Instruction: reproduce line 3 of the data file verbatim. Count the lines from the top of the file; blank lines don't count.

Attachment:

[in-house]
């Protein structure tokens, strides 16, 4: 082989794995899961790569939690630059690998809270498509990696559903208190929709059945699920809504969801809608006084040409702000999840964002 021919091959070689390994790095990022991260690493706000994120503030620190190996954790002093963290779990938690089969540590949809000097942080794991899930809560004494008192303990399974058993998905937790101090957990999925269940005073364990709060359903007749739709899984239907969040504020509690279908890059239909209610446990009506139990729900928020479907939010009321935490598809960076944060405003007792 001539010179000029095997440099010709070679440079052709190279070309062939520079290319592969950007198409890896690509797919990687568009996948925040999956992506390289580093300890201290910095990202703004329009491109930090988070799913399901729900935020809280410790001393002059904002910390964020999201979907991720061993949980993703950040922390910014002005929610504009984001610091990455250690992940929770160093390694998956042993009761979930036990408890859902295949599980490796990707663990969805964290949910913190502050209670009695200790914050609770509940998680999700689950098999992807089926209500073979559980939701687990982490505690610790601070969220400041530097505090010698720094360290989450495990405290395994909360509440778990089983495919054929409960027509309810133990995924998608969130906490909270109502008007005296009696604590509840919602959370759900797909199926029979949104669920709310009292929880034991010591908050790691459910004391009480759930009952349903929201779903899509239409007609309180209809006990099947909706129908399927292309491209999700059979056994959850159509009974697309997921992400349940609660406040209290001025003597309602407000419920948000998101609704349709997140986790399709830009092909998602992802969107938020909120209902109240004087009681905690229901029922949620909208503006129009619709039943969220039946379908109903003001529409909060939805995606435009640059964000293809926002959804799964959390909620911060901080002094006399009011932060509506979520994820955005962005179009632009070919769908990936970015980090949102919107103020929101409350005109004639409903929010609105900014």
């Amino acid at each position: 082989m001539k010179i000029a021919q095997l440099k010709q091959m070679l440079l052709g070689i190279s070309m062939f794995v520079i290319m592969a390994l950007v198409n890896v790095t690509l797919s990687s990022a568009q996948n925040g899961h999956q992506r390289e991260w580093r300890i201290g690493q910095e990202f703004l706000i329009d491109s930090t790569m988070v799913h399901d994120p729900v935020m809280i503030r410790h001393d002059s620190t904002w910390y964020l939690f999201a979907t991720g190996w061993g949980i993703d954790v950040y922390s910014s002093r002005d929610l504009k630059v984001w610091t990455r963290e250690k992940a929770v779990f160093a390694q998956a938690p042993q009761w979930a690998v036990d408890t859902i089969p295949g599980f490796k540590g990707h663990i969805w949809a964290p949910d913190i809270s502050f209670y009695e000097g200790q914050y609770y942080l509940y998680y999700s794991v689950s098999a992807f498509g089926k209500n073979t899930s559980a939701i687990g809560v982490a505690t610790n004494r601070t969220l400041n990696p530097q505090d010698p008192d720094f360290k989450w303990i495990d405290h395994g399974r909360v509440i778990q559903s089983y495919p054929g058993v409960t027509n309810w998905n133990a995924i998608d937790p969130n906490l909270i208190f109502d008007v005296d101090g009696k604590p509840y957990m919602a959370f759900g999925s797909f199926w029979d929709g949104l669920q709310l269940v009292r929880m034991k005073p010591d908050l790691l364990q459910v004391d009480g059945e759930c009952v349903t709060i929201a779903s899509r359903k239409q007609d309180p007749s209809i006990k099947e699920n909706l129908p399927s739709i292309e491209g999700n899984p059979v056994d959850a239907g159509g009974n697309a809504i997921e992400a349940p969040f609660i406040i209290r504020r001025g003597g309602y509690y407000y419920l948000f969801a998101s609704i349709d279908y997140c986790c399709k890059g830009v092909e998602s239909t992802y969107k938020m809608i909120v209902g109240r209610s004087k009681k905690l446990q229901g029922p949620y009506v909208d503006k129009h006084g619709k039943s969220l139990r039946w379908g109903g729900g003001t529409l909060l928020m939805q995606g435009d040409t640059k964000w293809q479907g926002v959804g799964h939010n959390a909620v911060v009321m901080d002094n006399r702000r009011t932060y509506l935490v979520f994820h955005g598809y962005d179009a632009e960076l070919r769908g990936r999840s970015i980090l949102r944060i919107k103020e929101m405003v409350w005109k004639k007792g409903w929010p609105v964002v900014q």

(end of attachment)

């Amino acid at each position: 082989m001539k010179i000029a021919q095997l440099k010709q091959m070679l440079l052709g070689i190279s070309m062939f794995v520079i290319m592969a390994l950007v198409n890896v790095t690509l797919s990687s990022a568009q996948n925040g899961h999956q992506r390289e991260w580093r300890i201290g690493q910095e990202f703004l706000i329009d491109s930090t790569m988070v799913h399901d994120p729900v935020m809280i503030r410790h001393d002059s620190t904002w910390y964020l939690f999201a979907t991720g190996w061993g949980i993703d954790v950040y922390s910014s002093r002005d929610l504009k630059v984001w610091t990455r963290e250690k992940a929770v779990f160093a390694q998956a938690p042993q009761w979930a690998v036990d408890t859902i089969p295949g599980f490796k540590g990707h663990i969805w949809a964290p949910d913190i809270s502050f209670y009695e000097g200790q914050y609770y942080l509940y998680y999700s794991v689950s098999a992807f498509g089926k209500n073979t899930s559980a939701i687990g809560v982490a505690t610790n004494r601070t969220l400041n990696p530097q505090d010698p008192d720094f360290k989450w303990i495990d405290h395994g399974r909360v509440i778990q559903s089983y495919p054929g058993v409960t027509n309810w998905n133990a995924i998608d937790p969130n906490l909270i208190f109502d008007v005296d101090g009696k604590p509840y957990m919602a959370f759900g999925s797909f199926w029979d929709g949104l669920q709310l269940v009292r929880m034991k005073p010591d908050l790691l364990q459910v004391d009480g059945e759930c009952v349903t709060i929201a779903s899509r359903k239409q007609d309180p007749s209809i006990k099947e699920n909706l129908p399927s739709i292309e491209g999700n899984p059979v056994d959850a239907g159509g009974n697309a809504i997921e992400a349940p969040f609660i406040i209290r504020r001025g003597g309602y509690y407000y419920l948000f969801a998101s609704i349709d279908y997140c986790c399709k890059g830009v092909e998602s239909t992802y969107k938020m809608i909120v209902g109240r209610s004087k009681k905690l446990q229901g029922p949620y009506v909208d503006k129009h006084g619709k039943s969220l139990r039946w379908g109903g729900g003001t529409l909060l928020m939805q995606g435009d040409t640059k964000w293809q479907g926002v959804g799964h939010n959390a909620v911060v009321m901080d002094n006399r702000r009011t932060y509506l935490v979520f994820h955005g598809y962005d179009a632009e960076l070919r769908g990936r999840s970015i980090l949102r944060i919107k103020e929101m405003v409350w005109k004639k007792g409903w929010p609105v964002v900014q």